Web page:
Once each business had a rough idea to work on, each individual worked on the tasks associated with their roles. For example, treasurer, advertising, coms officer. Managers would be using Chromebooks to investigate prices and put together costings of prizes or materials they needed. Treasurers would be putting together a projected profit plan, considering how much money they might make. Communications officers would be putting together a list of questions they might need to ask other adults in the school. Advertisers used Google Drawings and Aviary to create adverts for their business. In many of these tasks the quick start up of the Chromebooks, their long battery life and the stability of their systems proved invaluable at keeping the groups productive.

Whole class presentation

At the end of the day, each group presented their plans to myself and the teaching assistant in an almost ‘Dragon’s Den’ atmosphere, with the rest of the class listening in to the interaction. In this we talked about the realism of their plans, suggested new ideas or alterations and then decided whether to approve their business plan. Again the Chromebooks were useful – keeping the Google spreadsheet open was useful to look at how the numbers changed if, say only 30 people came to their stall instead of the hoped for 200. It also helped me, with my ICT hat on, spot whether students had really got the learning about using formulas within the spreadsheets and write down those who might need further work in that area. Of the 6 groups, 4 businesses were approved. The other two went away with ideas of how to improve their plan and return at a later date.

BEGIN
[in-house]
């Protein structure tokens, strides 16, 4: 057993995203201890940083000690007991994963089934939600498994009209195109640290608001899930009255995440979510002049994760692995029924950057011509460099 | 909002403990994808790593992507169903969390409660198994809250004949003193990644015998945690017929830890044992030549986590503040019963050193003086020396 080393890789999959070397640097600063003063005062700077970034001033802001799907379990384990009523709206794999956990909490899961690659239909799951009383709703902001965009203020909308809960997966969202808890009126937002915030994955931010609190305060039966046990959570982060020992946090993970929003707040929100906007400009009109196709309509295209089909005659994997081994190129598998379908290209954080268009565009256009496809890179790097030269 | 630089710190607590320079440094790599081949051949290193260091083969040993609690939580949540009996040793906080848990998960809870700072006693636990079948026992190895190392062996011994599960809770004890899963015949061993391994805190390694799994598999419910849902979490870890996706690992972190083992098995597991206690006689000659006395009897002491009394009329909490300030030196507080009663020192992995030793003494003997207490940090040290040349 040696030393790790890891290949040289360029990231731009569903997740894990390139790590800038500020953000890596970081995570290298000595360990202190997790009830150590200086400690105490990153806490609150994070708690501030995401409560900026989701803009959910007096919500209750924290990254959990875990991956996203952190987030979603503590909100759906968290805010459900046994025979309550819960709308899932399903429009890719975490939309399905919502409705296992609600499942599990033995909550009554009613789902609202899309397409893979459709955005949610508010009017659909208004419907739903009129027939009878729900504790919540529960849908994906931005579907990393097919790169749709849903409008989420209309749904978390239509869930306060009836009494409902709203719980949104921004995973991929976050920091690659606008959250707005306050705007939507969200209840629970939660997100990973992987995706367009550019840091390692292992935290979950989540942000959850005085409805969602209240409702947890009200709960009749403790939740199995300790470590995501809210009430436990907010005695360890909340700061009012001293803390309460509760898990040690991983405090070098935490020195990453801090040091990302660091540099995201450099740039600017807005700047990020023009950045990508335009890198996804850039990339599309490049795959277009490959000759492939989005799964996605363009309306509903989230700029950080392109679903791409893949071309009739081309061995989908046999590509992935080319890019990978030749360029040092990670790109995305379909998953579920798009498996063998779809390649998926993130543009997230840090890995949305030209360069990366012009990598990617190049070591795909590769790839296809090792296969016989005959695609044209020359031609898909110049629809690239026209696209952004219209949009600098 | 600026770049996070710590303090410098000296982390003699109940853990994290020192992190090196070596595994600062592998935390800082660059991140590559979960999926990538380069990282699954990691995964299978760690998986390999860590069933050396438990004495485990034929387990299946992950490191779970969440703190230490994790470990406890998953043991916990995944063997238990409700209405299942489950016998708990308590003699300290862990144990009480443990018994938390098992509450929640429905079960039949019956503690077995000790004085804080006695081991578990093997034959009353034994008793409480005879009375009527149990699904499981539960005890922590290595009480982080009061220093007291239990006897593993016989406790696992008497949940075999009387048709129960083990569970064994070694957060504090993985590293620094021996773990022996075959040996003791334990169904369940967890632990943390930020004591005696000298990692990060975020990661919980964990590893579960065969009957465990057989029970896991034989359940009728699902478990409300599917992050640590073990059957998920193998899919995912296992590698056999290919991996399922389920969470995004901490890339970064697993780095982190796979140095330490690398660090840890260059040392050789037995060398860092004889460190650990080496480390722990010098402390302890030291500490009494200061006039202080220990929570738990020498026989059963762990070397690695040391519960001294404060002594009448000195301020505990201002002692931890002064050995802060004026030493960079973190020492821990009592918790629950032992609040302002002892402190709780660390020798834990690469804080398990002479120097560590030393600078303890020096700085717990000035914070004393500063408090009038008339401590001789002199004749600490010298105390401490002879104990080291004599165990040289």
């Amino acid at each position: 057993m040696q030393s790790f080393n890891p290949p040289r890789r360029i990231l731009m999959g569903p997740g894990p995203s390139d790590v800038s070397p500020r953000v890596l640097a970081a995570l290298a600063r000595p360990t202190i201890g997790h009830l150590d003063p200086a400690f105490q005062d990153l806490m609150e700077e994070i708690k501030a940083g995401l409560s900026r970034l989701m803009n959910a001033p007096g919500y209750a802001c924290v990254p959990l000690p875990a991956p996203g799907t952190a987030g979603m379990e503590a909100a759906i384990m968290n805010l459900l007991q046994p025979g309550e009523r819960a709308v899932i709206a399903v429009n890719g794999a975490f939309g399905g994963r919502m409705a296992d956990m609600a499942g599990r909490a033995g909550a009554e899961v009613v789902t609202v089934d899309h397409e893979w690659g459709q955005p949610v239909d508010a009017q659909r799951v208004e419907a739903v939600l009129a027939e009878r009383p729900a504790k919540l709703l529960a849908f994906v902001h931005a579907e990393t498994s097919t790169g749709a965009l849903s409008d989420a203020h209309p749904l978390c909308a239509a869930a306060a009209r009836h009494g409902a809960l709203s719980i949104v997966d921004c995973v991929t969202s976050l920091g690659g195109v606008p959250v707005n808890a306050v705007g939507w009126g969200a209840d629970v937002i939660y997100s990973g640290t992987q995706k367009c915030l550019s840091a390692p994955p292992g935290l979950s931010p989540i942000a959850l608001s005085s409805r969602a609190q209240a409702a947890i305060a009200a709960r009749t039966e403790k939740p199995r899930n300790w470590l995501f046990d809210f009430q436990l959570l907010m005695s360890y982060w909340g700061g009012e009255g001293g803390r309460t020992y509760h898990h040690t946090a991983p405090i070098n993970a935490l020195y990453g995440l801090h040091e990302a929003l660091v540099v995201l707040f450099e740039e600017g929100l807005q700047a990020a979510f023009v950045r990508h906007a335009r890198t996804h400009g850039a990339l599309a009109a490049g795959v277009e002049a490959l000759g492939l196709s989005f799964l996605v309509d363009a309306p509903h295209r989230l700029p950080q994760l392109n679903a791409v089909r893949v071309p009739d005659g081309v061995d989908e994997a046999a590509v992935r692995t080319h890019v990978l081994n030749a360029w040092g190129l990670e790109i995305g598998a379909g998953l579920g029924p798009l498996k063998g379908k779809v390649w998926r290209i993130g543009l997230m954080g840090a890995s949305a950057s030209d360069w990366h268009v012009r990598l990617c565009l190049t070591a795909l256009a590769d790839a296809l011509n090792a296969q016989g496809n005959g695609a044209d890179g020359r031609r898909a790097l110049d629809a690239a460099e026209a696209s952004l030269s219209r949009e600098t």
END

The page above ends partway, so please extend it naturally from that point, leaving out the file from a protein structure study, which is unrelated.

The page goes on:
Given that this was the second time the children had used Chromebooks, I was delighted at how useful and glitch-free they had been. Some students had previously moaned that they couldn’t get used to the trackpad (which is more akin to the way an Apple works than the PC laptops they are used to), but none complained in this second session. The Chromebooks blend really well with other activities – in one group the treasurer was working on her spreadsheet while right next to her two other children were painting and advertising poster – I love it when technology is so seamless it’s just there – just another way of doing things – like picking up a pencil or using a number-line. It’s seems like Chromebooks are already becoming that way in Year 6. And what’s even better is not one child played Angry Birds, or even asked the question.

via Chromebooks to the rescue! « My emergency blog.